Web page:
by Mike Telin
Since joining The Cleveland Orchestra as principal cello in 2010, Mark Kosower has thrilled audiences with his performances of concertos by Ginastera, Haydn, Dvořák, Barber, and Tchaikovsky.
On Thursday, October 13 at 7:30 pm at Severance Music Center, Kosower will once again move to the front of the stage. The work: Bloch’s Schelomo, Hebraic Rhapsody. Under the direction of Nikolaj Szeps-Znaider, the concert also includes Al-Zand’s Lamentation On The Disasters of War and Beethoven’s Symphony No. 3 (“Eroica”). The program will be repeated on Friday at 11:00 am, Saturday at 8:00 pm, and Sunday at 3:00 pm. Tickets are available online.
I caught up with the Wisconsin native by phone and began our conversation by asking him when he first encountered the Rhapsody.
Mark Kosower: I’ve known about it since I was a boy. My father’s a cellist, although I don’t think he performed it very much. My first time performing it was in 2007 when I had the chance to play it with the Spokane Symphony in Washington with Gunther Schuller conducting. It was a wonderful and interesting experience.
Mike Telin: When I was a teenager I bought a recording of it — I turned it on and it just grabbed me right away.
MK: Exactly! The piece has a very specific sound world that’s incredibly striking and almost has a hypnotic quality about it. It’s part of his Jewish Cycle of pieces. He was drawing on a lot of different influences and at the time was searching for his own musical voice, as well as a musical voice for the Jewish people.
There’s a lot of Middle Eastern influences — augmented seconds and the occasional quarter tone. He also loved Wagner and Strauss, so there’s a lot of very dense chromaticism, and the piece is very densely orchestrated.
I would say a third influence would be that of Claude Debussy and the French impressionists in terms of harmonic progressions that don’t necessarily resolve.
It was written in the 19-teens  which was the age of extended tonality, whether you’re talking about Max Reger in Germany or about the works of Fauré. And while it isn’t extended tonality in every sense of the term, I think that helps to portray the work’s unrest and the message that Bloch [below] is trying to portray from the Book of Ecclesiastes, which is that nothing is worth the pain it causes, all is vanity.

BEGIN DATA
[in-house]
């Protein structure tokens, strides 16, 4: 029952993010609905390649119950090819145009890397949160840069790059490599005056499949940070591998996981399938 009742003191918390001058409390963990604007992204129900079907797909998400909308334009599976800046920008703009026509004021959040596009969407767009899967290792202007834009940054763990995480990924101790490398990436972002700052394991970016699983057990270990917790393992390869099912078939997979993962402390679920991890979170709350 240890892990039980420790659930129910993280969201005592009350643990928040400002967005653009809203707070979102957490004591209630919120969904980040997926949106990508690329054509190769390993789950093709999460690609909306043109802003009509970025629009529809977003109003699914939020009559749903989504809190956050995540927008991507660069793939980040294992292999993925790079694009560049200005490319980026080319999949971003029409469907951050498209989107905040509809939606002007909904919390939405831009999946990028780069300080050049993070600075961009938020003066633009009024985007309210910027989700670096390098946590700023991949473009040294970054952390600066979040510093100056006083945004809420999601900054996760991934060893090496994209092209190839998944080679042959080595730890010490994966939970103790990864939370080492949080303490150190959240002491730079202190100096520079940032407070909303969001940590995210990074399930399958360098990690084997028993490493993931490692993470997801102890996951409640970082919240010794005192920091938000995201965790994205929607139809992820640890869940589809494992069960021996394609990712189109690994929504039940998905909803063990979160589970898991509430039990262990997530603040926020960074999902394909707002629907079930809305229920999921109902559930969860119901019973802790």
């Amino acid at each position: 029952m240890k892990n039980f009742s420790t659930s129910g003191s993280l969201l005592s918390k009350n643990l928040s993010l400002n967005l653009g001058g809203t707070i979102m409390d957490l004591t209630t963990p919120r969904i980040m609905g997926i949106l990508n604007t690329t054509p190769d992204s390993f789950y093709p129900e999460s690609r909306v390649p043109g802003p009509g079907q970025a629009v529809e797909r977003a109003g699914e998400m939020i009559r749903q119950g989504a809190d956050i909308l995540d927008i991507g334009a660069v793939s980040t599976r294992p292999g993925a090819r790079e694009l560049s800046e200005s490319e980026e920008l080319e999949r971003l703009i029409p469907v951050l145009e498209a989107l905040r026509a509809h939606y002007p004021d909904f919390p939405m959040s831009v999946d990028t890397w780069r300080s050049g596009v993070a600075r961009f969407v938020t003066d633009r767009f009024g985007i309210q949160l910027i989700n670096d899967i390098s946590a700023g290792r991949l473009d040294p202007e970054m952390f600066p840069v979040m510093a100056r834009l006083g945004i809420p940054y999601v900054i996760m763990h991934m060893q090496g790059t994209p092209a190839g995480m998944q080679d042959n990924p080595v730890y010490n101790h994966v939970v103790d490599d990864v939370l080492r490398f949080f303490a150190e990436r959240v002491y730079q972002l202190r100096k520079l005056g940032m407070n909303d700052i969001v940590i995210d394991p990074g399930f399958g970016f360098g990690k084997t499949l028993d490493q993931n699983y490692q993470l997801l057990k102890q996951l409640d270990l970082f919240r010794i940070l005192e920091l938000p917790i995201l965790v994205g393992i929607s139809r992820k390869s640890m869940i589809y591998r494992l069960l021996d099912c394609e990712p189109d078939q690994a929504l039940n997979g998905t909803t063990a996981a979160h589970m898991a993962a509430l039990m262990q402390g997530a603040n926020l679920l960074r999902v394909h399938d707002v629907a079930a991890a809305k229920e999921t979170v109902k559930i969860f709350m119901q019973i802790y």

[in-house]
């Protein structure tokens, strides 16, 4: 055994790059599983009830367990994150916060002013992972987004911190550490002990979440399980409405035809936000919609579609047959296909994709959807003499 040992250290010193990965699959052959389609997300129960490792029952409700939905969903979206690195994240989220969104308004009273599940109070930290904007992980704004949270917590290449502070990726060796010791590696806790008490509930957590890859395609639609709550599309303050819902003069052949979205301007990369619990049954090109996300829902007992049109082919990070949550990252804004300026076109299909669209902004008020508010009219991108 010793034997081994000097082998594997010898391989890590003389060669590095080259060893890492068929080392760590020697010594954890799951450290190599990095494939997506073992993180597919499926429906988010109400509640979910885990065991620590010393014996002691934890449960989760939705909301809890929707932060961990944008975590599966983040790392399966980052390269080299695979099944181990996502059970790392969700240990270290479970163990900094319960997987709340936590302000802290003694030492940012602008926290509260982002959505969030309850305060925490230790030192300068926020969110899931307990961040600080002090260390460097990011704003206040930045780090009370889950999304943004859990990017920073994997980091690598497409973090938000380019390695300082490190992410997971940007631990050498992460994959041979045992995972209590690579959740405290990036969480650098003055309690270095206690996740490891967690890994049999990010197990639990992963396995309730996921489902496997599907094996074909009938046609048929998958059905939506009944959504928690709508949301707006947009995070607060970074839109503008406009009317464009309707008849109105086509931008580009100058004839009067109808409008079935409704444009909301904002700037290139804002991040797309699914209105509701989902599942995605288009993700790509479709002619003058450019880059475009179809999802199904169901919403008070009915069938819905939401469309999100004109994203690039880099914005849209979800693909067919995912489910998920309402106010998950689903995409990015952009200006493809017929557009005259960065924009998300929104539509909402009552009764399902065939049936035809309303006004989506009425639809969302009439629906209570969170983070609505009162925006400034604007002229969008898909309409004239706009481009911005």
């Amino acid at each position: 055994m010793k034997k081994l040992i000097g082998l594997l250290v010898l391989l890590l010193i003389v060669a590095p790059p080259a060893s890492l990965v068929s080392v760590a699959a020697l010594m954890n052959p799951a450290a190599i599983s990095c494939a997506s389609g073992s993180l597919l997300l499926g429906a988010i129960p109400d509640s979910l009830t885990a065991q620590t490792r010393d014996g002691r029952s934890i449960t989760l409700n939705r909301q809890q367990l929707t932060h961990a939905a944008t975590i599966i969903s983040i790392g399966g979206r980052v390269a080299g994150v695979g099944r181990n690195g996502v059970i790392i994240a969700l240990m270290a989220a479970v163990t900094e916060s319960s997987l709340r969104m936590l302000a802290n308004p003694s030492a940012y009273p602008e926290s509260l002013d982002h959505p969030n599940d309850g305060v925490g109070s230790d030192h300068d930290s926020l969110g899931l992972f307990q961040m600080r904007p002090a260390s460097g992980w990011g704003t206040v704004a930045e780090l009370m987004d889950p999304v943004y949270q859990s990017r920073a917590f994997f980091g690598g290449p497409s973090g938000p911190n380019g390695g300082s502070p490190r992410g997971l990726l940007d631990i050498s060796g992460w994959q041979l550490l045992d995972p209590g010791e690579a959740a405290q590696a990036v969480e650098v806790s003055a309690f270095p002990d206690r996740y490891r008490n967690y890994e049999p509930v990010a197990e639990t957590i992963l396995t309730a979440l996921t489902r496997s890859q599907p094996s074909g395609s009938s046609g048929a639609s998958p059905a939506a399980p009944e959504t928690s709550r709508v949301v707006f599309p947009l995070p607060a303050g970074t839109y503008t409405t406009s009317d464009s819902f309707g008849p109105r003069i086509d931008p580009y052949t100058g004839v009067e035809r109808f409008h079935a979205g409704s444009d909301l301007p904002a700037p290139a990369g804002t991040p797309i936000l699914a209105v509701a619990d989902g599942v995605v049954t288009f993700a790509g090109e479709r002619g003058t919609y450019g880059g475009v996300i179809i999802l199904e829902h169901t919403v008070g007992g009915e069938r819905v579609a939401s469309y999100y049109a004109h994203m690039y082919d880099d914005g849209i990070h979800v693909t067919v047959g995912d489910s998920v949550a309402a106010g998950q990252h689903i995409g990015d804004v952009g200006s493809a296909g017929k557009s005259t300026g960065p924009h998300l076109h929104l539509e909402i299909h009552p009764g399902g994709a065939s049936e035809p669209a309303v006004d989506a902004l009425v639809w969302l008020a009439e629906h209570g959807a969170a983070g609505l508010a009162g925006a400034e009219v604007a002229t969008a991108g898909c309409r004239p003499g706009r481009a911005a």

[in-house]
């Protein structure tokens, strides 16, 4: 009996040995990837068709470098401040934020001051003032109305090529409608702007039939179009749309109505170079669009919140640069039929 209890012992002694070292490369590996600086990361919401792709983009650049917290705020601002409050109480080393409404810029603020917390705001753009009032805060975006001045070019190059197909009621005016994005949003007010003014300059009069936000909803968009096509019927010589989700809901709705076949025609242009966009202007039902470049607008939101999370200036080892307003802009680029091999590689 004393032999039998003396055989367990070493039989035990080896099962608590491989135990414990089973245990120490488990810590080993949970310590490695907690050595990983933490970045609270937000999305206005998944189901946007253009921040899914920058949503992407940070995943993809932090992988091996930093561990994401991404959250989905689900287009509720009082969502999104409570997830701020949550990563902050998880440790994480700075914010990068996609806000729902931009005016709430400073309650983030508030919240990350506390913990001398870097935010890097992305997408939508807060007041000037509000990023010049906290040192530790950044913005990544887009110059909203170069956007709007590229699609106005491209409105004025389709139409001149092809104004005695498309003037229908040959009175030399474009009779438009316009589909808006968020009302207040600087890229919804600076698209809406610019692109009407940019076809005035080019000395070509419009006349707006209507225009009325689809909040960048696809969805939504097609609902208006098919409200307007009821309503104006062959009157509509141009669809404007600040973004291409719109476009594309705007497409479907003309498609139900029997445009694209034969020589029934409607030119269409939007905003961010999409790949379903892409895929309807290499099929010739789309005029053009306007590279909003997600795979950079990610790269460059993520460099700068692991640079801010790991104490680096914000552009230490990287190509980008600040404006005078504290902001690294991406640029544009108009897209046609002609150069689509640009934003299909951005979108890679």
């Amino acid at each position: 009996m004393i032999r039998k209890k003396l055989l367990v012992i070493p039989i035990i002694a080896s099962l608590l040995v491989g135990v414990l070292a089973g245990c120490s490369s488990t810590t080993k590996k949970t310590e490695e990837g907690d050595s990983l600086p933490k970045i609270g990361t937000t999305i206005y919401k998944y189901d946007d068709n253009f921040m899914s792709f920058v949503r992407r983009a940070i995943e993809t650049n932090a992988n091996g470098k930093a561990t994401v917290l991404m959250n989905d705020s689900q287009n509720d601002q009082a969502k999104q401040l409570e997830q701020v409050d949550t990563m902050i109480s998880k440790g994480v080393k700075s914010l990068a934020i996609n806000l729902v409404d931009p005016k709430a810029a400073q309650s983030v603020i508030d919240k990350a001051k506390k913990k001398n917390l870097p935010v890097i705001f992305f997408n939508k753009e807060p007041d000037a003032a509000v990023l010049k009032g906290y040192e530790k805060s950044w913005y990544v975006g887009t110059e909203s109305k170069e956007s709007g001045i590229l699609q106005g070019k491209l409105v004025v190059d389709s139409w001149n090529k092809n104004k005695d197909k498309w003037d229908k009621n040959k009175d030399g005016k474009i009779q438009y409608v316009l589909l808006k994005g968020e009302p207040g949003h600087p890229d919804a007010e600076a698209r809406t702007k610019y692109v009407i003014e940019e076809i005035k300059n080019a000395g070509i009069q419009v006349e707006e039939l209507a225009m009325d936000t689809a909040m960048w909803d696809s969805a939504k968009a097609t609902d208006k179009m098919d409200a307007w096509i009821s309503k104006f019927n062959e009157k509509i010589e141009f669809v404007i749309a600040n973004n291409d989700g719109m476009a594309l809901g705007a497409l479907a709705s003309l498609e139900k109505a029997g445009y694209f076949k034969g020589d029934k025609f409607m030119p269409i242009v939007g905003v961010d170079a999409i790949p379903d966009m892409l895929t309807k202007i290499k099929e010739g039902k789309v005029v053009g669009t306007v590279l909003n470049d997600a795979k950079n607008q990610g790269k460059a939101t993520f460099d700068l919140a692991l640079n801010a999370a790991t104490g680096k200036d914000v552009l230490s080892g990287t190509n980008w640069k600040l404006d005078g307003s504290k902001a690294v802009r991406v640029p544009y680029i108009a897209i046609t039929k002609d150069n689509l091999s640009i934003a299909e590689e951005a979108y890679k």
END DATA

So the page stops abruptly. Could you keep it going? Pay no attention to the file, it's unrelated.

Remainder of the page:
The unrest in the music also reflects what was going on in the world leading up to the First World War.
MT: What are the interpretive challenges? It is a very big piece that calls for a huge orchestra.
MK: It’s called Hebraic Rhapsody, so anytime you have a rhapsodic piece you want to try to organize it in a way that brings as much clarity as possible — it would be very easy for a piece like this to become nebulous, not knowing where you’re going to or coming from. So understanding how the different parts relate to one another is very important.
It’s also a real ensemble piece and there are some challenging rhythmic areas that take some sorting out. That is something we’ll tackle together during rehearsals.
MT: The piece begins with a long A in the cello — how do you pick it out of the air?
MK: It’s in a position on the instrument that we call the three-finger position, and the harmonic A is there. And believe it or not, what always helps you find the pitch the most is your ear, so it’s that, combined with muscle memory from having practiced. But mostly it’s hearing the note, which is fascinating to me because it’s not a physical thing by itself, but it’s what guides the hand to the right place.